Intermountain Healthcare CEO Marc Harrison: Hundreds of hospitals interested in nonprofit generic drug company

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The healthcare systems expect to spend the next year developing the business and begin operations during the first quarter of 2019. (Image: TaxRebate.org.uk)

News that leading health systems have joined forces to create a new generic drug company to combat high drug prices and shortages has clearly touched a nerve.

Healthcare organizations have been “coming out of the woodwork” to become part of the new initiative, Intermountain Healthcare CEO Marc Harrison, M.D., told NEJM Catalyst in an interview this week.

Intermountain, along with nonprofits Ascension, SSM Health, Trinity Health and the U.S. Department of Veterans Affairs, announced last month that they planned to develop their own company that would put the needs of patients ahead of profits. The five health systems represent 450 hospitals. But since the announcement, Harrison said more than 100 hospitals have asked to join.

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“I think we’re going to top out at over a thousand hospitals,” he told Leemore Dafney, Ph.D., a member of the NEJM Catalyst leadership board and a professor of business administration, Harvard Business School.

RELATED: Drug prices still a major concern for healthcare leaders

The healthcare systems expect to spend the next year developing the business and begin operations during the first quarter of 2019, according to Harrison.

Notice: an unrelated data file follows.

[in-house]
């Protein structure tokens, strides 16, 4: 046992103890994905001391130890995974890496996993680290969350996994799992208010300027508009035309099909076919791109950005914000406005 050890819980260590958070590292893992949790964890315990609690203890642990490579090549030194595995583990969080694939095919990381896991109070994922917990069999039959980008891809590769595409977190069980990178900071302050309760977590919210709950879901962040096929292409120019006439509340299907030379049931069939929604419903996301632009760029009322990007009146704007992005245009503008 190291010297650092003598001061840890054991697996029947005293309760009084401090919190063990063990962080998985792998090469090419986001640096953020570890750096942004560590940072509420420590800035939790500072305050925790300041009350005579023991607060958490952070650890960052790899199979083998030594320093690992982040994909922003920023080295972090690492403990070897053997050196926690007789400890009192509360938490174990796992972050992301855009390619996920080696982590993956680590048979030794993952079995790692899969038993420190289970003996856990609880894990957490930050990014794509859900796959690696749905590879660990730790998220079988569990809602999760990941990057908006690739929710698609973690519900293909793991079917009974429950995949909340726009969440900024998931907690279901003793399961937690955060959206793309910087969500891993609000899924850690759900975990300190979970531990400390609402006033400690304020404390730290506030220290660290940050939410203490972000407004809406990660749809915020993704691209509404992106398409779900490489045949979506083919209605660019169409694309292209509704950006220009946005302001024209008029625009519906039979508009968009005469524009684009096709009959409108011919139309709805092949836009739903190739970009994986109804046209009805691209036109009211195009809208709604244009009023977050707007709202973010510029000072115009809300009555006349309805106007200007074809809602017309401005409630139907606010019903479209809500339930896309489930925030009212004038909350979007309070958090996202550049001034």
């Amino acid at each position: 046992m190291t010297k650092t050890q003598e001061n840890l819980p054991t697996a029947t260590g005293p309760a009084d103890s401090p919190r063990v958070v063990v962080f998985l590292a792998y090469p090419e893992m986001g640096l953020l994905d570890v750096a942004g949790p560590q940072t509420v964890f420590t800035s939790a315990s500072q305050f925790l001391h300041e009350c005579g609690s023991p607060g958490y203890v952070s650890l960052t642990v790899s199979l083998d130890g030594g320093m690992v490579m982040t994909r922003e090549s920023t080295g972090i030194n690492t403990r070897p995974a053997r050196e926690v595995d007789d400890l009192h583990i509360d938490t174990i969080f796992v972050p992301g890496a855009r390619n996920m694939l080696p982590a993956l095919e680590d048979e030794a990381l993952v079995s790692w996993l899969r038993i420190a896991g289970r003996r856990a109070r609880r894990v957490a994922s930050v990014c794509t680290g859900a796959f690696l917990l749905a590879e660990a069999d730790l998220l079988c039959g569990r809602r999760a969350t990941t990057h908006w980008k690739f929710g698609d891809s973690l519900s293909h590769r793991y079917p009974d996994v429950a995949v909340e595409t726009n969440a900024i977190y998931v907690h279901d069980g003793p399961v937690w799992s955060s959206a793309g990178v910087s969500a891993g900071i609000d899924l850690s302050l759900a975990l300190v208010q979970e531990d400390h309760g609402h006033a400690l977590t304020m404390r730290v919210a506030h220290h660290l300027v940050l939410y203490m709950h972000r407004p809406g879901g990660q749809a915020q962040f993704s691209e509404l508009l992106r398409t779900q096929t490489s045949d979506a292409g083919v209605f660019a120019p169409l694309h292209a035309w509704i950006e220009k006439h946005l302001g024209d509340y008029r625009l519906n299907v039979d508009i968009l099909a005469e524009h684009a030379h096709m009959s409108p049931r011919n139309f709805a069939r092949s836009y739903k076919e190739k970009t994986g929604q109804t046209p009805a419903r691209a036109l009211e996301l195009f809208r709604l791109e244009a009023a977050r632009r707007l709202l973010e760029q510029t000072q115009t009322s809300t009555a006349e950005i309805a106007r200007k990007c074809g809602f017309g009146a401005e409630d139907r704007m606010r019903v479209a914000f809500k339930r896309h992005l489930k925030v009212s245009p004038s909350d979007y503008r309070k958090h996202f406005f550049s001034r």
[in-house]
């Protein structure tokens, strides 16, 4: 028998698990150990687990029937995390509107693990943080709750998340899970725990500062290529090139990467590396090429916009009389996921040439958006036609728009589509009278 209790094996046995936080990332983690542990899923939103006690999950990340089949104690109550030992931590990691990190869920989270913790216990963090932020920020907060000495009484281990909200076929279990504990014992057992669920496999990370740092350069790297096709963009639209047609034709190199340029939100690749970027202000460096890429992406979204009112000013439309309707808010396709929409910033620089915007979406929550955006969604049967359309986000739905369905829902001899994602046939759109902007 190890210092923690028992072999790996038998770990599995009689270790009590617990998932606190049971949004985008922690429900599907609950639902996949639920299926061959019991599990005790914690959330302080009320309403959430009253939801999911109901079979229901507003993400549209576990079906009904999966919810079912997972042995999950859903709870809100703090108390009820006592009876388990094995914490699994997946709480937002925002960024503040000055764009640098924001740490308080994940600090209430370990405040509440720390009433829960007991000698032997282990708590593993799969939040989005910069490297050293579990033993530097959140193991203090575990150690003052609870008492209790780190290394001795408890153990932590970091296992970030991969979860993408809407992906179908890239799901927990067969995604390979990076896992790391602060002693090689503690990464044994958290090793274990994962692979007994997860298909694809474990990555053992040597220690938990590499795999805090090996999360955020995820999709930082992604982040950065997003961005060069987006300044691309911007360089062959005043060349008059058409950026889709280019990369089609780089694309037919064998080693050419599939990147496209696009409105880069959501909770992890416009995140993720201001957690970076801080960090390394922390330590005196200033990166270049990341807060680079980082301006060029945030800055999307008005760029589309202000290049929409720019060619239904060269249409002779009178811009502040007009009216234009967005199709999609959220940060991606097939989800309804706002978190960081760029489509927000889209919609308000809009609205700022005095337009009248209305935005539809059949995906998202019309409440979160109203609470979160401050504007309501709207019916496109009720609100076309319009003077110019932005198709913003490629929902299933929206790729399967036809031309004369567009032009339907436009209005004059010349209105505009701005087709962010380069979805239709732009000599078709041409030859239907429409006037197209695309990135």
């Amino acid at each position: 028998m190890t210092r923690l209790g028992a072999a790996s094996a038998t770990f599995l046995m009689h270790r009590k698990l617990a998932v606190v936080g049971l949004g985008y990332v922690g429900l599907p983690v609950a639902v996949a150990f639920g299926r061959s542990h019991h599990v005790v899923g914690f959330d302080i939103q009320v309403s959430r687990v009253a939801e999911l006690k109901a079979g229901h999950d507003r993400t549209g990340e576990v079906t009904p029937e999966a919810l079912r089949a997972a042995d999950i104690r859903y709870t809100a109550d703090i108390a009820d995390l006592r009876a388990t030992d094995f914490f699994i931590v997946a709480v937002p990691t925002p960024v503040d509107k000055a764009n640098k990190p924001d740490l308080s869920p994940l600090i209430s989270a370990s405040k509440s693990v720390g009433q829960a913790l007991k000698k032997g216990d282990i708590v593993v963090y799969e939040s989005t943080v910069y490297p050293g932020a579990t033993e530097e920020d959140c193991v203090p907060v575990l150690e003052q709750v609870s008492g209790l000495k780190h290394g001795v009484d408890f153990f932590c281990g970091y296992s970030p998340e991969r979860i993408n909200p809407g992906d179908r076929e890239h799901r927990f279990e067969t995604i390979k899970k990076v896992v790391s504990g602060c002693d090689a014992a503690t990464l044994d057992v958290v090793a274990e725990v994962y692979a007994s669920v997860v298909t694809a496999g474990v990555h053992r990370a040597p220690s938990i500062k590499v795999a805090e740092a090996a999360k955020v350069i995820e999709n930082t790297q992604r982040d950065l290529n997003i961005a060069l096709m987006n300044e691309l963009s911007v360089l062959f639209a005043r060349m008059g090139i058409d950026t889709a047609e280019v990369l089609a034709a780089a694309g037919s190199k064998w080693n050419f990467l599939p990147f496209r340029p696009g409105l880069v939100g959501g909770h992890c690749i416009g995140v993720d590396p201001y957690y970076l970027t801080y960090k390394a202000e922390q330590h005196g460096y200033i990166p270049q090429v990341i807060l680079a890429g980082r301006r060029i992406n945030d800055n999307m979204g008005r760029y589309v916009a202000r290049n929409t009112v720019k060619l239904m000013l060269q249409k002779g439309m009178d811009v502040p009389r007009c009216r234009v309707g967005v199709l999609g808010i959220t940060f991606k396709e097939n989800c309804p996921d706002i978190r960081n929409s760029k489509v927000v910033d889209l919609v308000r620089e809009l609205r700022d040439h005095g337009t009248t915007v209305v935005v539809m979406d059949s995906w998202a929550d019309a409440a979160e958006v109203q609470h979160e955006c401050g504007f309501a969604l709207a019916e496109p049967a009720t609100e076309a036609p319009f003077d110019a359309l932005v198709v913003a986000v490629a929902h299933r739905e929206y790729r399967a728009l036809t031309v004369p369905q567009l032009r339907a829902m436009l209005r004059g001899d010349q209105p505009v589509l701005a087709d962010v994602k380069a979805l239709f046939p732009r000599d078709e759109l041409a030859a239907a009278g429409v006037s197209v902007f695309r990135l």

He describes their plans as similar to public utilities that put the public good before profits. The systems aim to make enough margin so the business is sustainable but there are no shareholders and no money will go back to the health systems. The organizations intend to be selective about which generic medications they manufacture, he said, so they focus on drugs that have high mark-ups. Their goal is to enter long-term contracts with hospital systems so the organizations save money on the drugs and the new drug company makes enough money to be viable.

The rising costs of drugs and shortages of essential medications were listed as top concerns of healthcare CEOs surveyed in 2017 by Premier Inc. The problem, Premier noted at the time, is a lack of generic drug options. The solution, Premier proposed, was more provider-led pharmacies. And nearly 70% of the executives surveyed at the time agreed, noting they felt it would become necessary for providers to operate their own pharmacies.

Alex Azar, the newly appointed secretary of the Department of Health and Human Services and President Donald Trump have said that reducing the cost of drugs is one of their top priorities this year. Azar, the former head of pharma giant Eli Lilly’s U.S. operations, said during his confirmation hearing that there needs to be more competition for generic and branded drugs to help lower costs and actions to eliminate the ability of drug manufacturers to “game the system” by putting limits on patents and exclusivity.

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